The deep divide which has colored the gun control debate for decades has been passed on to a younger generation looking for change. In the wake of the recent mass shooting in Parkland, Florida, youth voices have led the charge in organizing gun control advocates. Hundreds of thousands joined in solidarity to protest against gun violence in the nationwide marches this past weekend.
Although all the cameras were trained on the youth activists, there were some young people who chose to protest in favor of Second Amendment rights. Although fewer in number than their gun control counterparts, groups of youth gun enthusiasts organized their own events in defense of the right to bear arms.
Protesting the Protest
In Montana, youngsters eager to counter the much anticipated “March for Our Lives” event organized their own “March for Our Guns” protest at the state Capitol. Similar counter-protests also took place in Utah, California and Indiana. The events were entirely peaceful, though organizers apparently had to encourage attendees to keep their guns at home.
At the Montana rally, 18-year-old college student Joey Chester told reporters that gun ownership is vital to a free society and expressed concern about “alarmist rhetoric” that could be used to take guns away from law-abiding youngsters like himself. Since it’s a right enshrined in the Constitution, he “didn’t want to see that infringed upon for law-abiding citizens.”
16-year-old Austyn Brown also attended the rally but was disappointed that most people his age chose to instead attend a “March for Our Lives” event at a nearby park. “They need to get educated about guns,” Brown said. “Media has been shoved in their head that guns will kill them, that guns are evil, and only bad people carry guns. That’s so untrue.”
Montana state Rep. Seth Berglee got cheers from the crowd when he brought up the recent story of a Maryland school security guard who stopped an active shooter by returning fire. “The idea that disarming citizens is the path to school safety is a farce,” Berglee said.
A Clash of Ideas
Another counter-protest was held in Valparaiso, Indiana – this one scheduled right alongside the gun control march. “We just want to be heard. The gun community is being steamrolled. We just want to have our community seen,” explained one of the organizers.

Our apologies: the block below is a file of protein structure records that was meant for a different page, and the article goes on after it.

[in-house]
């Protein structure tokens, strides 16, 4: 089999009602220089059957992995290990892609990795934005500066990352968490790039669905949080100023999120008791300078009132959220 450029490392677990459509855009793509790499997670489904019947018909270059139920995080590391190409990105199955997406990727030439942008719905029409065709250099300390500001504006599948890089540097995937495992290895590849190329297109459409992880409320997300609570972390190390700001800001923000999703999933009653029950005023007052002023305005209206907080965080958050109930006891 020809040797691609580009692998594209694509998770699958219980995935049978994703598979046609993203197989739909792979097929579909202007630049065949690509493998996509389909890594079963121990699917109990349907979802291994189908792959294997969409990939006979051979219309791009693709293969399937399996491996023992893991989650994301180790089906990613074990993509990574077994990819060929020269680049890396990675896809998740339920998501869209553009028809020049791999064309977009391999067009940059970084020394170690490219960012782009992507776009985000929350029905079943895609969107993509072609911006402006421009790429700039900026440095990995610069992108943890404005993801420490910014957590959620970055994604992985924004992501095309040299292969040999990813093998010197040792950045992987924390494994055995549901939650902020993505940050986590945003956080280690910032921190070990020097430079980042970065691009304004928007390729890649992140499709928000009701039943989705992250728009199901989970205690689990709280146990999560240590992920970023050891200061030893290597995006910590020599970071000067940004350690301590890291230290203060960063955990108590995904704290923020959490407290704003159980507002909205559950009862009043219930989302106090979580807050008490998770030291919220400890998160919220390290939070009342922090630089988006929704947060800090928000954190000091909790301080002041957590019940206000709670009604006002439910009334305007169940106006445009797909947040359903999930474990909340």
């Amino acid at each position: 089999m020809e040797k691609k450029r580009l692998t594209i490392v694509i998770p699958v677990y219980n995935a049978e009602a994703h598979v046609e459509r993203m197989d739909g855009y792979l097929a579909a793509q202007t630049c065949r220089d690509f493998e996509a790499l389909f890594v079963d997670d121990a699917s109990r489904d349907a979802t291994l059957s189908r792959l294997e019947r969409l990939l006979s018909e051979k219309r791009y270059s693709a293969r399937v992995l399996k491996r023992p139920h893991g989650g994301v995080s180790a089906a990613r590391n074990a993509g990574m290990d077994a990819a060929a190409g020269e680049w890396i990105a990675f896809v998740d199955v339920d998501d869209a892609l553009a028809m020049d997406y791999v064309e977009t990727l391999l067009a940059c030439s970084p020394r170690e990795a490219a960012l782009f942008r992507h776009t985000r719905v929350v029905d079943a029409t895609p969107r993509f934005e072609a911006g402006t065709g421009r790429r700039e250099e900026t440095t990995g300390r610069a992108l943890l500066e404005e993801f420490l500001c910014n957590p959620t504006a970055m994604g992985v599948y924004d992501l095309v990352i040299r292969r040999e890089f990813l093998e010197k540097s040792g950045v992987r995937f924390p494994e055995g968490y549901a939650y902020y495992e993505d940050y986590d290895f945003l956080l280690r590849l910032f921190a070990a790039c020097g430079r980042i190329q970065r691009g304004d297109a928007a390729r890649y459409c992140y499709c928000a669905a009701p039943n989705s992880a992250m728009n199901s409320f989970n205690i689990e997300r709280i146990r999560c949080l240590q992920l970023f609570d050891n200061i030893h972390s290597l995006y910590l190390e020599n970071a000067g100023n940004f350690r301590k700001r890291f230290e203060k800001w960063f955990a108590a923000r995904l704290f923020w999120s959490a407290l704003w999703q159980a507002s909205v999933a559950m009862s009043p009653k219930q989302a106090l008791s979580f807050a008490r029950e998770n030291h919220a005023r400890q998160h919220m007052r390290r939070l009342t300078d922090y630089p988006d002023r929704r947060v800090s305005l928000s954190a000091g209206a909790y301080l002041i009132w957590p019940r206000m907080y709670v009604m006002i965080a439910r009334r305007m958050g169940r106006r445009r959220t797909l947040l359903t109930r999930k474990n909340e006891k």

The local authorities were careful to keep the groups separated, but that didn’t prevent some verbal sparring. During the face-off, gun rights advocates chanted “protect our freedom; protect our guns.” The March for Our Lives activists responded with: “No more silence; end gun violence.”
Despite strong disagreement, the protest events concluded without incident. However, both sides appear deeply entrenched in their views.
Sorry, my God-given right to own a firearm isn’t up for debate. #MarchForOurLives
— Joe Walsh (@WalshFreedom) March 24, 2018
The Next Generation of Gun Owners
Looking ahead, it’s hard to say how this highly-charged debate will play out. Surely lawmakers understand they can’t simply ignore the hundreds of thousands of young soon-to-be voters who’ve mobilized in favor of stricter gun laws. Then again, the presence of counter-protesters demonstrate that not all American youth think alike.
There is a significant group of young people who grew up hunting and target shooting – for whom guns are an integral part of their lives. For them, firearms don’t necessarily represent violence – they are tools of safety, security, and recreation.
As gun advocacy groups and manufacturers look to cultivate a younger following, shooting sports continue to gain in popularity, often advertised as family activities with far lower injury rates than soccer or skiing.
This is nothing new – young people have been schooled in the ways of gun culture for generations here in America. But some argue this obsession over guns is precisely what led us down the path towards high rates of gun violence and horrific mass shootings.
From a moral perspective, would America be better off encouraging its children to be gun owners, or pushing them to renounce gun culture?